Sri Lanka’s relations with the West have never really been stable. Yet by this point, the government has chosen to submit itself to the diktats of the IMF, World Bank and ADB, all of which have links with the West. Although one can consider these institutions as neutral umpires, playing a difficult game in the midst of geopolitical turmoil across Asia and Africa, one can also consider them as intermediaries and tools of Western powers. The US and the West have a direct interest in the policies these organisations advocate. In that light, one wonders how the president’s remarks will go down with Western government officials, policymakers and academics as well as interests hostile to Sri Lanka.
Again, this is not to say his stance is wrong on everything. On the Ukraine issue, for instance, he has always maintained that NATO’s enlargement pushed Russia to launch an offensive backed by militias and oligarchs. From a certain standpoint, there is nothing to dispute in this position. It may even be factually accurate. That he maintained such a line even as the sole sitting opposition MP from his party before last year’s crisis is a credit to him. The same goes for his positions on China and India, his seeming reluctance to take sides in the great geopolitical game in the Indian Ocean and his unwillingness to become the ideologue over the West that he was, as prime minister, from 2001 to 2004.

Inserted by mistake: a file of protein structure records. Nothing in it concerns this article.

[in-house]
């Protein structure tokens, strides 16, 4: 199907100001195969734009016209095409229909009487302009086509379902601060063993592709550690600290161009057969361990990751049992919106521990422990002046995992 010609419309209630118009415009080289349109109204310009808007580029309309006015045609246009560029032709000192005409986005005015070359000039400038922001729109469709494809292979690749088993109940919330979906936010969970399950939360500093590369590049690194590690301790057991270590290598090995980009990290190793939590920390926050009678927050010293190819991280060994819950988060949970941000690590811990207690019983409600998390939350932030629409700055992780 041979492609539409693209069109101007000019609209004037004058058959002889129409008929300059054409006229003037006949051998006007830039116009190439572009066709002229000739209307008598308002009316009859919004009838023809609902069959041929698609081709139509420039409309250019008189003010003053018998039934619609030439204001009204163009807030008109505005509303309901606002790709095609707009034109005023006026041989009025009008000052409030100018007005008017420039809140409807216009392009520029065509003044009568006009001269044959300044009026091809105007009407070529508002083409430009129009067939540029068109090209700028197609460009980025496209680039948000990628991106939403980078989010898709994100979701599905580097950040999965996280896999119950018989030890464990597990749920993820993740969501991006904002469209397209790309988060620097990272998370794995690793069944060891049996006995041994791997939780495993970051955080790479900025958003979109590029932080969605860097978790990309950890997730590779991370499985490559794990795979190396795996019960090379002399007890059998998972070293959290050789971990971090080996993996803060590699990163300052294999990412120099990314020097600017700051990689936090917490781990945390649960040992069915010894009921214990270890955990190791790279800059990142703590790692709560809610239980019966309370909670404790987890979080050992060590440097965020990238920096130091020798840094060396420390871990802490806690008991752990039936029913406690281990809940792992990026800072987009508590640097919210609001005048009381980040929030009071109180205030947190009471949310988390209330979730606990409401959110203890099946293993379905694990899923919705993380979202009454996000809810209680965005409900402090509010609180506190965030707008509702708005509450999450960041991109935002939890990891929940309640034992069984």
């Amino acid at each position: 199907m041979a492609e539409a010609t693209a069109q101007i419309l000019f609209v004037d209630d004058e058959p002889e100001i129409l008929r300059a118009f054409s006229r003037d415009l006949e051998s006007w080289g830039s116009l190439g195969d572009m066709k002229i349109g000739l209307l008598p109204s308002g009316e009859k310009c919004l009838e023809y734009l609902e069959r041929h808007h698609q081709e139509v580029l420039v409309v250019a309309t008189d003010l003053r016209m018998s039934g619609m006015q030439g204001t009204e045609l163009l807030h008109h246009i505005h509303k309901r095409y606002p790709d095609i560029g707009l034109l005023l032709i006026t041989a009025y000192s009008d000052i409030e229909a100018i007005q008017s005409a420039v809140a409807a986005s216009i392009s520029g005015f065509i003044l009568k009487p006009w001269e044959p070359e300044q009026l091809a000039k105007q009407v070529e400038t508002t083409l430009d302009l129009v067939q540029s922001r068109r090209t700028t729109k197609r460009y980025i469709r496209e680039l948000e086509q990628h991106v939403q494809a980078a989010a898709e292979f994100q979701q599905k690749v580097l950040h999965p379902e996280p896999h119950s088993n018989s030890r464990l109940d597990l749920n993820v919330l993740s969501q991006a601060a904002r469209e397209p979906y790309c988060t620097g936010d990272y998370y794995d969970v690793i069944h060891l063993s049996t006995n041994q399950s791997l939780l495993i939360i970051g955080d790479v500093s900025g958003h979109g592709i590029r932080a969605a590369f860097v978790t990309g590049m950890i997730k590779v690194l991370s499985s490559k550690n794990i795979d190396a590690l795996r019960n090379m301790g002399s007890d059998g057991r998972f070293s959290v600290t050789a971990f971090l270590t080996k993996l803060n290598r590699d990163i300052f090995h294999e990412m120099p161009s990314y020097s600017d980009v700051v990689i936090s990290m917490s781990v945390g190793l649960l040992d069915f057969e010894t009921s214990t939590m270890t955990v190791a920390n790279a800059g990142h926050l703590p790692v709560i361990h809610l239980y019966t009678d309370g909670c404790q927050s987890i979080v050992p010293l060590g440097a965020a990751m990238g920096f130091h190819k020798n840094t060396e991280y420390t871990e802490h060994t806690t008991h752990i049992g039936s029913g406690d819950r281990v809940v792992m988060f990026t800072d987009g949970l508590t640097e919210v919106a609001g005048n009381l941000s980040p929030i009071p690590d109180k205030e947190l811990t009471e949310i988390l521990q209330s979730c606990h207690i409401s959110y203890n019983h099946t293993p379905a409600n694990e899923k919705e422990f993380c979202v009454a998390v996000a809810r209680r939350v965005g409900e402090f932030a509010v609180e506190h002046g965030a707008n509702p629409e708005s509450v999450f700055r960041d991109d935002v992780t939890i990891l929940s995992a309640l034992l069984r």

The West at least pretends to be accommodative of criticisms. This is definitely not the case with Russia and China. Yet for how long will even the West brook the sort of criticism that President Wickremesinghe has made over the last year? The West’s method of retaliation has been to withdraw economic concessions such as GSP Plus. It also curries more favour with ordinary Sri Lankans than China or India, since the scale of the crisis has made many Sri Lankans more suspicious of the latter two countries than of the US. These points are certainly not in favour of any president who has turned attacking the West into a pastime.